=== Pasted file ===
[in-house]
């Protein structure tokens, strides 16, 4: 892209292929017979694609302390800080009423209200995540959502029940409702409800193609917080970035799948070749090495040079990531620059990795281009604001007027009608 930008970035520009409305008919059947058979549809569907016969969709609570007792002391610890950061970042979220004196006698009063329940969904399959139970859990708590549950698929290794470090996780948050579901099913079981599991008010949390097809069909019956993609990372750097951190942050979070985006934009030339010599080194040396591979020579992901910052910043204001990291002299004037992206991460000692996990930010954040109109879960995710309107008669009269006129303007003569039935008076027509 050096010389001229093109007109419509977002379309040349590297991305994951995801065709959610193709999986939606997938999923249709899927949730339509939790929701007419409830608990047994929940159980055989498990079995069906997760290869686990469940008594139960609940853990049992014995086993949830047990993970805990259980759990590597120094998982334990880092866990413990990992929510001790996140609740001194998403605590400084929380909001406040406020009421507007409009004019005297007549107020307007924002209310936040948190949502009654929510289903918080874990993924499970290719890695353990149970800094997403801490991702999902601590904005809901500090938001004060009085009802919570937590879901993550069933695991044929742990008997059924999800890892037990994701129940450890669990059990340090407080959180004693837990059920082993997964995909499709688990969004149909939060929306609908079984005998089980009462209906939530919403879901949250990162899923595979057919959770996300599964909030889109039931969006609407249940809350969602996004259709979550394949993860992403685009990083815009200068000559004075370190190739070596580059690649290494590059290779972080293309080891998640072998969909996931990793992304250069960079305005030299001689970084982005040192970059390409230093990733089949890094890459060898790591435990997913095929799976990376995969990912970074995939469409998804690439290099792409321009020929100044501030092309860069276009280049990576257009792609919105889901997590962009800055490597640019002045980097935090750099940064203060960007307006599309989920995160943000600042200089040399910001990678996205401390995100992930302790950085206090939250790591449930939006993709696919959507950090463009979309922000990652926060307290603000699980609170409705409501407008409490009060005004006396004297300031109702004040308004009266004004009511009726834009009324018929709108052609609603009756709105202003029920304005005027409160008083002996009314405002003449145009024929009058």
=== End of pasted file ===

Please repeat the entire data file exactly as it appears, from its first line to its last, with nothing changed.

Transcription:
[in-house]
């Protein structure tokens, strides 16, 4: 892209292929017979694609302390800080009423209200995540959502029940409702409800193609917080970035799948070749090495040079990531620059990795281009604001007027009608 930008970035520009409305008919059947058979549809569907016969969709609570007792002391610890950061970042979220004196006698009063329940969904399959139970859990708590549950698929290794470090996780948050579901099913079981599991008010949390097809069909019956993609990372750097951190942050979070985006934009030339010599080194040396591979020579992901910052910043204001990291002299004037992206991460000692996990930010954040109109879960995710309107008669009269006129303007003569039935008076027509 050096010389001229093109007109419509977002379309040349590297991305994951995801065709959610193709999986939606997938999923249709899927949730339509939790929701007419409830608990047994929940159980055989498990079995069906997760290869686990469940008594139960609940853990049992014995086993949830047990993970805990259980759990590597120094998982334990880092866990413990990992929510001790996140609740001194998403605590400084929380909001406040406020009421507007409009004019005297007549107020307007924002209310936040948190949502009654929510289903918080874990993924499970290719890695353990149970800094997403801490991702999902601590904005809901500090938001004060009085009802919570937590879901993550069933695991044929742990008997059924999800890892037990994701129940450890669990059990340090407080959180004693837990059920082993997964995909499709688990969004149909939060929306609908079984005998089980009462209906939530919403879901949250990162899923595979057919959770996300599964909030889109039931969006609407249940809350969602996004259709979550394949993860992403685009990083815009200068000559004075370190190739070596580059690649290494590059290779972080293309080891998640072998969909996931990793992304250069960079305005030299001689970084982005040192970059390409230093990733089949890094890459060898790591435990997913095929799976990376995969990912970074995939469409998804690439290099792409321009020929100044501030092309860069276009280049990576257009792609919105889901997590962009800055490597640019002045980097935090750099940064203060960007307006599309989920995160943000600042200089040399910001990678996205401390995100992930302790950085206090939250790591449930939006993709696919959507950090463009979309922000990652926060307290603000699980609170409705409501407008409490009060005004006396004297300031109702004040308004009266004004009511009726834009009324018929709108052609609603009756709105202003029920304005005027409160008083002996009314405002003449145009024929009058």